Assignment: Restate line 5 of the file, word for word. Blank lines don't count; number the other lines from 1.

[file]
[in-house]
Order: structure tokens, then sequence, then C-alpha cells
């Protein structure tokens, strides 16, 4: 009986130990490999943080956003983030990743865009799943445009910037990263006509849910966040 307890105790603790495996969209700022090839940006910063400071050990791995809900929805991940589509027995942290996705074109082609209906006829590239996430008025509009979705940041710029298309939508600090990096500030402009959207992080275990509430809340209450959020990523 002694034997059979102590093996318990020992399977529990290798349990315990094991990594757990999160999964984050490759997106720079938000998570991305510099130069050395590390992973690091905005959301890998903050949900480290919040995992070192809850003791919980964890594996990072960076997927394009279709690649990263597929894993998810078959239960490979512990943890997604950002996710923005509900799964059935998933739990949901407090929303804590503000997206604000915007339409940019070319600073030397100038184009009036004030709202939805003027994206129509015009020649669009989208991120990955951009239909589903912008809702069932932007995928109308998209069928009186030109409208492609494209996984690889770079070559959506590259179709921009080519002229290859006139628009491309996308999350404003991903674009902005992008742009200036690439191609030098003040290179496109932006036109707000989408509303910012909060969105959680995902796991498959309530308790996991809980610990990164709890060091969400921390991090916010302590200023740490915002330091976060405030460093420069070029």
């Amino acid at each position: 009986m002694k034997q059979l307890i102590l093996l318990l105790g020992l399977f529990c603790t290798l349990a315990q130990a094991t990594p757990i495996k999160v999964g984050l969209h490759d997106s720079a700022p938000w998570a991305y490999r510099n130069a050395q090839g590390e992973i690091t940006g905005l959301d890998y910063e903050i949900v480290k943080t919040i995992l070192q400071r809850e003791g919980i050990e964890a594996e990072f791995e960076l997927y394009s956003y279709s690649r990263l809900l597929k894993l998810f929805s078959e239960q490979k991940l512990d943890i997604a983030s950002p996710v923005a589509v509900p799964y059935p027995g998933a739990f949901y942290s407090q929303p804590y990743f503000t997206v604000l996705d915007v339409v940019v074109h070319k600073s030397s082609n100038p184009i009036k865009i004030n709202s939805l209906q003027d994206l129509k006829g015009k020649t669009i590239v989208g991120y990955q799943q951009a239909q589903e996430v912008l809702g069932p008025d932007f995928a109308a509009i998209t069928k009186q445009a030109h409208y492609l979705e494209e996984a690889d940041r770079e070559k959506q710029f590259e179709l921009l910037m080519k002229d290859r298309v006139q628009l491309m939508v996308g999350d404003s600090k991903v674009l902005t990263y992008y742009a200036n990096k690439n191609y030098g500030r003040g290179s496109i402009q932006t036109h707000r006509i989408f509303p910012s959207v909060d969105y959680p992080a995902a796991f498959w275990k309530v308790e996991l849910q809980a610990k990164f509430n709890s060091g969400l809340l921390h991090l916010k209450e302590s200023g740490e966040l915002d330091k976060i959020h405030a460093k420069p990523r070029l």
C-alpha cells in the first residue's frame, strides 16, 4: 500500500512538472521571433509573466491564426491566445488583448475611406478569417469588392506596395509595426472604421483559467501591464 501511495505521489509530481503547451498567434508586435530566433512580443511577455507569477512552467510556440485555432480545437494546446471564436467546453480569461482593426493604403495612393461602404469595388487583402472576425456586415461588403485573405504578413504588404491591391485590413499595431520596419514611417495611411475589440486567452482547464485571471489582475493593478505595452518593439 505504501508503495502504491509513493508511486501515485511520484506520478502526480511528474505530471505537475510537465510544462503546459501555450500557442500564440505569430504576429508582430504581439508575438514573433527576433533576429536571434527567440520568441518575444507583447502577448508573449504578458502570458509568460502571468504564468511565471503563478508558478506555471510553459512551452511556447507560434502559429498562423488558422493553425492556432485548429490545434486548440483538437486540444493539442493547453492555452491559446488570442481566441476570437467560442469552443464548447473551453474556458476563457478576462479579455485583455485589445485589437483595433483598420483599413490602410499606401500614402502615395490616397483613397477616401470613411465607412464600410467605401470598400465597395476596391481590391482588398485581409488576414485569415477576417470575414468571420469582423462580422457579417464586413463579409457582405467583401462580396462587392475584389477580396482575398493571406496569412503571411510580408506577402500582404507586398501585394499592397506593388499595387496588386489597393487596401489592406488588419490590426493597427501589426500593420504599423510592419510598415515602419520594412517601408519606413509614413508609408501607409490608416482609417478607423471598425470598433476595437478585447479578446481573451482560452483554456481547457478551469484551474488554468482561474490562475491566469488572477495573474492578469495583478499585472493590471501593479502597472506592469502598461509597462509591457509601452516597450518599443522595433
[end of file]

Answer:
C-alpha cells in the first residue's frame, strides 16, 4: 500500500512538472521571433509573466491564426491566445488583448475611406478569417469588392506596395509595426472604421483559467501591464 501511495505521489509530481503547451498567434508586435530566433512580443511577455507569477512552467510556440485555432480545437494546446471564436467546453480569461482593426493604403495612393461602404469595388487583402472576425456586415461588403485573405504578413504588404491591391485590413499595431520596419514611417495611411475589440486567452482547464485571471489582475493593478505595452518593439 505504501508503495502504491509513493508511486501515485511520484506520478502526480511528474505530471505537475510537465510544462503546459501555450500557442500564440505569430504576429508582430504581439508575438514573433527576433533576429536571434527567440520568441518575444507583447502577448508573449504578458502570458509568460502571468504564468511565471503563478508558478506555471510553459512551452511556447507560434502559429498562423488558422493553425492556432485548429490545434486548440483538437486540444493539442493547453492555452491559446488570442481566441476570437467560442469552443464548447473551453474556458476563457478576462479579455485583455485589445485589437483595433483598420483599413490602410499606401500614402502615395490616397483613397477616401470613411465607412464600410467605401470598400465597395476596391481590391482588398485581409488576414485569415477576417470575414468571420469582423462580422457579417464586413463579409457582405467583401462580396462587392475584389477580396482575398493571406496569412503571411510580408506577402500582404507586398501585394499592397506593388499595387496588386489597393487596401489592406488588419490590426493597427501589426500593420504599423510592419510598415515602419520594412517601408519606413509614413508609408501607409490608416482609417478607423471598425470598433476595437478585447479578446481573451482560452483554456481547457478551469484551474488554468482561474490562475491566469488572477495573474492578469495583478499585472493590471501593479502597472506592469502598461509597462509591457509601452516597450518599443522595433